The principal object of clothing is to protect the body from cold and inclement weather, and therefore should be adapted to the climate, season of the year, age, etc. The practice of dressing children very warm, serves to enfeeble and relax the system, rendering them subject to colds and all their attendant evils. They should be accustomed to wear but little clothing when indoors, and that perfectly loose about them. It will be observed that those children who, from necessity, are poorly clad and coarsely fed, are usually more robust than those who are warmly clad, and are pampered with all the nice things a fond mother can obtain; the good intentions of whom do not prevent the suffering she is unavoidably bringing upon herself and offspring. This consideration only should be kept in view in dress, regardless of fashion, that is, its adaptedness to the convenience and comfort of the wearer, and the season of the year. Too much cannot be said against compressing the chest, as is the custom of many females, who have thereby sacrificed themselves to the goddess fashion, and we fear many more must be sacrificed at the same shrine before the practice will be abandoned. Tight bandages about the neck, or any part of the system, should be avoided, as they obstruct the free circulation of blood.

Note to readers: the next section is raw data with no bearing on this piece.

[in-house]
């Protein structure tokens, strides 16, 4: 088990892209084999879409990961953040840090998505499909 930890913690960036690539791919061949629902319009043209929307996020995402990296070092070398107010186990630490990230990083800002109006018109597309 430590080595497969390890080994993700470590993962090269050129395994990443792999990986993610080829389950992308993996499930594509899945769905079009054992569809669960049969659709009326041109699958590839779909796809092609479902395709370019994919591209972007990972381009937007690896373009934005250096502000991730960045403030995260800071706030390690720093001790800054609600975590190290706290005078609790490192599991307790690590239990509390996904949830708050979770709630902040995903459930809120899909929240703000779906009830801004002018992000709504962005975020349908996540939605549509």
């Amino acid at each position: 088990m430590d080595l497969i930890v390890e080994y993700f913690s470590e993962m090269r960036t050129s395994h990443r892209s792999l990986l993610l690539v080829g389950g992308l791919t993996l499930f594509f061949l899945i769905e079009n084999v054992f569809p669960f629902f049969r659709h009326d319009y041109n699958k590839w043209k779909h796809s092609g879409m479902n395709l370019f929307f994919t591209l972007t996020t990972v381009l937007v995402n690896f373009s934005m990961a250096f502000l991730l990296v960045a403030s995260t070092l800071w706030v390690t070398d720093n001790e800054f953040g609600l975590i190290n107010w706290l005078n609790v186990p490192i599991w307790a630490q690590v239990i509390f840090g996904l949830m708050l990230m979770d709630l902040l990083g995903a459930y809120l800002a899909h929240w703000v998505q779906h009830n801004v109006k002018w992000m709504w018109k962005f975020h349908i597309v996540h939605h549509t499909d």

If a man would live in accordance with his nature, take proper exercise in the open air, and thereby produce a free circulation of blood, but little clothing would be required; but as he is enfeebled by disease, want of exercise, etc., he must keep himself warm by flannels, stoves, and stimulating meats and drinks, until exhausted nature gives up the struggle to sustain its requisite quantity of heat, which suddenly sinks to the temperature of the ground six feet from the surface.